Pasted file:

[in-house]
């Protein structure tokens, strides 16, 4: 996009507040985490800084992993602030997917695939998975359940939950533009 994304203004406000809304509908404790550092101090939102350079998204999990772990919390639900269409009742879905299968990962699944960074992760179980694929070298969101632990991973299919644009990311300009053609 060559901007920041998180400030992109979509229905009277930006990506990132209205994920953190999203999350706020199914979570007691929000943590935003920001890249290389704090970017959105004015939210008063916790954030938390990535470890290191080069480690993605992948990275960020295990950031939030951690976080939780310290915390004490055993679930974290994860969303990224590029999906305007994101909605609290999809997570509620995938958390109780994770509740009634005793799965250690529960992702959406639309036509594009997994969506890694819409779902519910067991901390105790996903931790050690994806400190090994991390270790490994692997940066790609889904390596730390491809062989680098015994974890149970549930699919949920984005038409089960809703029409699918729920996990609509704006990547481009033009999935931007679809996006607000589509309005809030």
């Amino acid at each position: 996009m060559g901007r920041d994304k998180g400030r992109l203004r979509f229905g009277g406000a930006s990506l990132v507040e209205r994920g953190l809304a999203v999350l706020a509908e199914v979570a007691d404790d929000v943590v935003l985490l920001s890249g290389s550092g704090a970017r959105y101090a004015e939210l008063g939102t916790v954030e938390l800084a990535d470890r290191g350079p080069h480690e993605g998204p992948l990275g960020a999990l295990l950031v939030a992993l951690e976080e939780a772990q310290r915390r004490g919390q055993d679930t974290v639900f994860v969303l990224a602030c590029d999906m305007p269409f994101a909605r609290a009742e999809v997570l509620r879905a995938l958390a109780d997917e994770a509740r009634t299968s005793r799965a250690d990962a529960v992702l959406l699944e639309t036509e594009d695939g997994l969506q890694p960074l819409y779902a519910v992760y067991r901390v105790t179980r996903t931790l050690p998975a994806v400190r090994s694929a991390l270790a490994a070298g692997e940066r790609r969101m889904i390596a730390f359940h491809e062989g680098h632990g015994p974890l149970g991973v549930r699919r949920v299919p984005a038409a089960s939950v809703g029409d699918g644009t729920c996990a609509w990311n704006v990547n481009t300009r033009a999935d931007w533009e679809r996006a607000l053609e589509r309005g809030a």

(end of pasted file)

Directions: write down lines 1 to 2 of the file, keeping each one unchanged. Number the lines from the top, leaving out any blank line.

[in-house]
């Protein structure tokens, strides 16, 4: 996009507040985490800084992993602030997917695939998975359940939950533009 994304203004406000809304509908404790550092101090939102350079998204999990772990919390639900269409009742879905299968990962699944960074992760179980694929070298969101632990991973299919644009990311300009053609 060559901007920041998180400030992109979509229905009277930006990506990132209205994920953190999203999350706020199914979570007691929000943590935003920001890249290389704090970017959105004015939210008063916790954030938390990535470890290191080069480690993605992948990275960020295990950031939030951690976080939780310290915390004490055993679930974290994860969303990224590029999906305007994101909605609290999809997570509620995938958390109780994770509740009634005793799965250690529960992702959406639309036509594009997994969506890694819409779902519910067991901390105790996903931790050690994806400190090994991390270790490994692997940066790609889904390596730390491809062989680098015994974890149970549930699919949920984005038409089960809703029409699918729920996990609509704006990547481009033009999935931007679809996006607000589509309005809030």